Since the mid-1990s, Gülen has made positive statements about globalization. He has argued that the globalization process might become an opportunity for Muslims if they would proactively contribute to this process. In his own words: "Modern means of communication and transportation have transformed the world into a large, global village. . . . This time is a period of interactive relations. Nations and peoples are more in need of and dependent on each other, which causes closeness in mutual relations."[50] Gülen has also claimed a relationship between globalization and democracy; as a result of globalization, "the individual comes to the fore, making it inevitable that democratic governments that respect personal rights will replace oppressive regimes."[51] According to Gülen, there is a strong connection between globalization and the necessity of tolerance:
Although the world increasingly resembles a global village, different belief systems, races, and customs will continue to survive. Each individual is a unique being; therefore it is a utopian idea to standardize people. The harmony and peace of the global village are based on the recognition and respect of this diversity. . . . In other words, it depends on a global tolerance and dialogue. Otherwise, the world will result in its own end through fighting and wars.[52]
Following the 1990s, Gülen has primarily devoted his speeches, writings, and media interviews to religious tolerance and interfaith dialogue. He has met with religious leaders, including Pope John Paul II, the Panahriot Greek Patriarch Bartholomeos, and Israeli Sephardic Head Rabbi Eliyahu B. Doron.[53] Gü- len's relations with Christians and Jews have been criticized by some Islamists. The Ibda-C, the fundamentalist terrorist group, reportedly plotted assassination attempts against Gülen. In fact, Gülen is very critical of terrorism. He strongly condemned the September 11 terrorist attacks against the United States, where he has lived for six years. In his statement in the Washington Post, on 21 September 2001, Gülen emphasized, "Islam abhors such acts of terror. A religion that professes, 'He who unjustly kills one man kills the whole of humanity' cannot condone senseless killing of thousands."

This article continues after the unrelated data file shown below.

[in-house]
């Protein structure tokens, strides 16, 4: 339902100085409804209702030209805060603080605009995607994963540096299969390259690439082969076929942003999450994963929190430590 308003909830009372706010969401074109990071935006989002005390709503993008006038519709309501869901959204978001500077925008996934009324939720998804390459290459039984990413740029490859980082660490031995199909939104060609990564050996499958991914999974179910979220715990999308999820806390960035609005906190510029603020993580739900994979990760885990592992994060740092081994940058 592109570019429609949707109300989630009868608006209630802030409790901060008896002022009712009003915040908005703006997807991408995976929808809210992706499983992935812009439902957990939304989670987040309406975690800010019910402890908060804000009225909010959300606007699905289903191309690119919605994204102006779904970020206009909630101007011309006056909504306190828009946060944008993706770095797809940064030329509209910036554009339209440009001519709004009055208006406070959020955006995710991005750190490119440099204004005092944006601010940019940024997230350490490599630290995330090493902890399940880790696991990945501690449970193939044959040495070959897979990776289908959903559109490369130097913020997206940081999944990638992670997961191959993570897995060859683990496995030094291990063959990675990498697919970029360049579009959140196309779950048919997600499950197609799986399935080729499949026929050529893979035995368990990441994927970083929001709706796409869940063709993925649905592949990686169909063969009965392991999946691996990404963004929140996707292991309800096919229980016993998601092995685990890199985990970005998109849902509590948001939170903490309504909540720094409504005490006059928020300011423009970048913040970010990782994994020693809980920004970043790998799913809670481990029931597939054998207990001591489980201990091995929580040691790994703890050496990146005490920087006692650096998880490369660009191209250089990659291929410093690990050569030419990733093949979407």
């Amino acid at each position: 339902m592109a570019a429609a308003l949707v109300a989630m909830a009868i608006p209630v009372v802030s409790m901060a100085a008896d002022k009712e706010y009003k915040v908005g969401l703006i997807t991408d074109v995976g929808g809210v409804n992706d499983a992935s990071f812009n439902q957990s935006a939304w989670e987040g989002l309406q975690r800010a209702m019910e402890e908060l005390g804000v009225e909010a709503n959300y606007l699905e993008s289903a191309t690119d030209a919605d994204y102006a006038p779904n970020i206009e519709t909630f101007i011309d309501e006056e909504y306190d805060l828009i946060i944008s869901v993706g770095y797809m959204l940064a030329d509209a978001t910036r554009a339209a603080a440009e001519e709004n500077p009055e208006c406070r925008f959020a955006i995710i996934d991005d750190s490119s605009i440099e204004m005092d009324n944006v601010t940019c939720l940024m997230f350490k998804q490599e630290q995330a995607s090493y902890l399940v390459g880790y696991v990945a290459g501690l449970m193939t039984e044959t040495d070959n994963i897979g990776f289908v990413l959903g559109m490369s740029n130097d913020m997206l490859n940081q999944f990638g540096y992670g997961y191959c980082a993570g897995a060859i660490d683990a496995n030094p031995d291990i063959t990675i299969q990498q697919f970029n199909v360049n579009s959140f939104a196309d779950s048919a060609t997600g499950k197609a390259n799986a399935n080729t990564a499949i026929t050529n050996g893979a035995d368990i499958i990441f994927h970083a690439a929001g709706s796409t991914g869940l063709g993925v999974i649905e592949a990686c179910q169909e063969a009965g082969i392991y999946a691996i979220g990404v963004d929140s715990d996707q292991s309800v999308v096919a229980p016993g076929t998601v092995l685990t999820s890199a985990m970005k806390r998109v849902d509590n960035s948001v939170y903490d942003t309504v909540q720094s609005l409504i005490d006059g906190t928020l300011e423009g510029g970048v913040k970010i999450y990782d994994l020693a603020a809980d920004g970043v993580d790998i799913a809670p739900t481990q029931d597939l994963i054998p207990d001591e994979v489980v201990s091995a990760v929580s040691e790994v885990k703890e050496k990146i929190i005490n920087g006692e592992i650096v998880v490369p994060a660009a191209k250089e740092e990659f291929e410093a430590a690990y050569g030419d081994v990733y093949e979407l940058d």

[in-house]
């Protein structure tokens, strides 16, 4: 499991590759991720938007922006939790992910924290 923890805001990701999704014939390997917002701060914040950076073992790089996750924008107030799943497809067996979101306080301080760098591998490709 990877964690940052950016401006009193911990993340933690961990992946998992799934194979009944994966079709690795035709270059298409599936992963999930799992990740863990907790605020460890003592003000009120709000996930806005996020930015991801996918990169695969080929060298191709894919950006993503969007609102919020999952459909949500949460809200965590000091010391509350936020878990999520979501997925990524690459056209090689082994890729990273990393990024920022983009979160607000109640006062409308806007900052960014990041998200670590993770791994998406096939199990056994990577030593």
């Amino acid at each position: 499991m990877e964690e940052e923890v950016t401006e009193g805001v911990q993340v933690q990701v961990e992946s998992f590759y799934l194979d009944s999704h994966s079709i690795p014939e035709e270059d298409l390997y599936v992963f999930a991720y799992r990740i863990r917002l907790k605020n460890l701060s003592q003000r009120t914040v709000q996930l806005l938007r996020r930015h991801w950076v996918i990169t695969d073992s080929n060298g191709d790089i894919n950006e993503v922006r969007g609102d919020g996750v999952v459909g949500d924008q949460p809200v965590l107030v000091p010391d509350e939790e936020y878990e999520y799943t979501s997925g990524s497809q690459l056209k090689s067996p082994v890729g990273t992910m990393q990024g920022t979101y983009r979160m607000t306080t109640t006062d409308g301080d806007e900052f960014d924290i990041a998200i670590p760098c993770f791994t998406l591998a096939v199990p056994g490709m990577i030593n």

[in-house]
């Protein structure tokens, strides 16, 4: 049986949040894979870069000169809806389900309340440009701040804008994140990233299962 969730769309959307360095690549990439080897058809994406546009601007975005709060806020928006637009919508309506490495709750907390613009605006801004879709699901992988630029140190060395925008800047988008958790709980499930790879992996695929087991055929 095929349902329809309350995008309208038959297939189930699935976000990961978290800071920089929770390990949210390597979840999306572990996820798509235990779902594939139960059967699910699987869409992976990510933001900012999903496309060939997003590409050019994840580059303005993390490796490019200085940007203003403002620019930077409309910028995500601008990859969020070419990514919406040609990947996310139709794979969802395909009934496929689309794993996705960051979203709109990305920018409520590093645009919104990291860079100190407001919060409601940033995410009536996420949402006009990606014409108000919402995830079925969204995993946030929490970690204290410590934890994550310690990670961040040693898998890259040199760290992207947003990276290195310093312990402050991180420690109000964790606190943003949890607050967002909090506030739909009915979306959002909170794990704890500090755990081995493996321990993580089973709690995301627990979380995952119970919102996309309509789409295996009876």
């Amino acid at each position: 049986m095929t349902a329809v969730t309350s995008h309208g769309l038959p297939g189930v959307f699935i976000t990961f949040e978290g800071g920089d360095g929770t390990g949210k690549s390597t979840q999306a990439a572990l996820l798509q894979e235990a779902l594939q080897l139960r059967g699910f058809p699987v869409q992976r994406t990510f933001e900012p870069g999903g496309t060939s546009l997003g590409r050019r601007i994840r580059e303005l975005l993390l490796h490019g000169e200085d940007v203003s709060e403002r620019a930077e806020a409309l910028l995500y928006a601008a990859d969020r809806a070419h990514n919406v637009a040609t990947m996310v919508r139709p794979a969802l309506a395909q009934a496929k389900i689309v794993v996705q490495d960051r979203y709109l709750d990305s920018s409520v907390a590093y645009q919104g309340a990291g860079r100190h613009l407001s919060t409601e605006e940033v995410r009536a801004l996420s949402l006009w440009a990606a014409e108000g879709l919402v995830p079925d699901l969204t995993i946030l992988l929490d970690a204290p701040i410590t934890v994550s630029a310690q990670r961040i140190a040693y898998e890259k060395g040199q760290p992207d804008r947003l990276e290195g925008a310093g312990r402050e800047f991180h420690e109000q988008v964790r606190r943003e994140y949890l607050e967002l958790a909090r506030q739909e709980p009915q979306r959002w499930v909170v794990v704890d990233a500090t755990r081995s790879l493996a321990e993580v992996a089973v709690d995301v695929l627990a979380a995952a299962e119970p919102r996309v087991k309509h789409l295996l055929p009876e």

Gülen has also frequently referred to democracy and the West in a positive manner. In 1994, he made his first public speech on democracy, in which he stressed that it was impossible to retreat from democracy in Turkey.[54] Although some Islamists strongly criticized this speech, Gülen has continued to emphasize the importance of democracy. By the same token, in an interview in 1995, he opposed anti-Western feelings: "Anti-Westernism would force us out of civilization."[55] He also acknowledged that Muslims had many things to learn from the West[56] and stated that Turkey's integration into the EU would not result in cultural assimilation for Turkish society.[57] In 2000, in a written response to questions from the New York Times, Gülen referred to the Western democracies as a political model for Turkey: "Standards of justice and democracy [in Turkey] must be elevated to the level of our contemporaries in the West."[58]
Gülen sees democracy as a developing and irreversible process that has not yet reached its final point. In his view, an ideal democracy should also take into consideration human concerns, even about the hereafter.[59] In his article published in SAIS Review in 2001, he argued that Islam and democracy are compatible.
He also rejected the ideology of political Islamism: "Islam does not propose a certain unchangeable form of government or attempt to shape it. Instead, Islam establishes fundamental principles that orient a government's general character, leaving it to the people to choose the type and form of government according to time and circumstances."[60] According to Gülen, Islam does not legitimize totalitarian regimes: "Islam considers a society to be composed of conscious individuals equipped with free will."[61]